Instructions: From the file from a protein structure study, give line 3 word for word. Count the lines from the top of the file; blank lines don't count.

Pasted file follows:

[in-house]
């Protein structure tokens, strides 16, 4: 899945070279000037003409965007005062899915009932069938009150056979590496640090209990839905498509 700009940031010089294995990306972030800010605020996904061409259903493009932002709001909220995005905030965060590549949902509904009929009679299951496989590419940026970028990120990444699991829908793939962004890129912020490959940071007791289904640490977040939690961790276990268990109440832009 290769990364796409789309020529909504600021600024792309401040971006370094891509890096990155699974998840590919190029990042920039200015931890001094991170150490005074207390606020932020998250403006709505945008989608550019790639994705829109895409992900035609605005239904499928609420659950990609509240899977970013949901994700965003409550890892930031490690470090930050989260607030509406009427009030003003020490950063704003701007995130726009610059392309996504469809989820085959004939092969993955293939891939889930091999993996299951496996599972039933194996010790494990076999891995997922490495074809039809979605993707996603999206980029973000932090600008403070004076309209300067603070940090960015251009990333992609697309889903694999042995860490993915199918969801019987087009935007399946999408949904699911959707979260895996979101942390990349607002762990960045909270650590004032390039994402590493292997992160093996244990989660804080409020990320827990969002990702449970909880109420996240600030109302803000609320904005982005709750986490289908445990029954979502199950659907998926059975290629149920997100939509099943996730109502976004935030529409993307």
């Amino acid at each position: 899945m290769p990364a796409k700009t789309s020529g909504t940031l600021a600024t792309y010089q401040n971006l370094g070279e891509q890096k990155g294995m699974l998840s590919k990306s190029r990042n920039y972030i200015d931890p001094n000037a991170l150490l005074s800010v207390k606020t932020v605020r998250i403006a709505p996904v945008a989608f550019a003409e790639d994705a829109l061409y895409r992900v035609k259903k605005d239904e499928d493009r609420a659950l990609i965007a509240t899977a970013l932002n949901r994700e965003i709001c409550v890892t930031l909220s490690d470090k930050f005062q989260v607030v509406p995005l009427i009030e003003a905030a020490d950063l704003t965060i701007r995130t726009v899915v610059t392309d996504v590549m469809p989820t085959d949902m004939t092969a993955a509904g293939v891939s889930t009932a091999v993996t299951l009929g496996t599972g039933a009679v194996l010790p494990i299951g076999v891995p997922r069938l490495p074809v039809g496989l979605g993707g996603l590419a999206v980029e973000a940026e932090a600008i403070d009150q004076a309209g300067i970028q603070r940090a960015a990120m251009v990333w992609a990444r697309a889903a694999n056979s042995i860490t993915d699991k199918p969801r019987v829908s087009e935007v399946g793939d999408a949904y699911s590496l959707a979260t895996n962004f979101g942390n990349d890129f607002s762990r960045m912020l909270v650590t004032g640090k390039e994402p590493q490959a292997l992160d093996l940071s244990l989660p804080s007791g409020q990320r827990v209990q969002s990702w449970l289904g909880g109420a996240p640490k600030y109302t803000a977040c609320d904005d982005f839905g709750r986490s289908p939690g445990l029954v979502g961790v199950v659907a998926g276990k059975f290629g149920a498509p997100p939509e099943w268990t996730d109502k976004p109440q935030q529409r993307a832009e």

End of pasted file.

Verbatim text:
């Amino acid at each position: 899945m290769p990364a796409k700009t789309s020529g909504t940031l600021a600024t792309y010089q401040n971006l370094g070279e891509q890096k990155g294995m699974l998840s590919k990306s190029r990042n920039y972030i200015d931890p001094n000037a991170l150490l005074s800010v207390k606020t932020v605020r998250i403006a709505p996904v945008a989608f550019a003409e790639d994705a829109l061409y895409r992900v035609k259903k605005d239904e499928d493009r609420a659950l990609i965007a509240t899977a970013l932002n949901r994700e965003i709001c409550v890892t930031l909220s490690d470090k930050f005062q989260v607030v509406p995005l009427i009030e003003a905030a020490d950063l704003t965060i701007r995130t726009v899915v610059t392309d996504v590549m469809p989820t085959d949902m004939t092969a993955a509904g293939v891939s889930t009932a091999v993996t299951l009929g496996t599972g039933a009679v194996l010790p494990i299951g076999v891995p997922r069938l490495p074809v039809g496989l979605g993707g996603l590419a999206v980029e973000a940026e932090a600008i403070d009150q004076a309209g300067i970028q603070r940090a960015a990120m251009v990333w992609a990444r697309a889903a694999n056979s042995i860490t993915d699991k199918p969801r019987v829908s087009e935007v399946g793939d999408a949904y699911s590496l959707a979260t895996n962004f979101g942390n990349d890129f607002s762990r960045m912020l909270v650590t004032g640090k390039e994402p590493q490959a292997l992160d093996l940071s244990l989660p804080s007791g409020q990320r827990v209990q969002s990702w449970l289904g909880g109420a996240p640490k600030y109302t803000a977040c609320d904005d982005f839905g709750r986490s289908p939690g445990l029954v979502g961790v199950v659907a998926g276990k059975f290629g149920a498509p997100p939509e099943w268990t996730d109502k976004p109440q935030q529409r993307a832009e």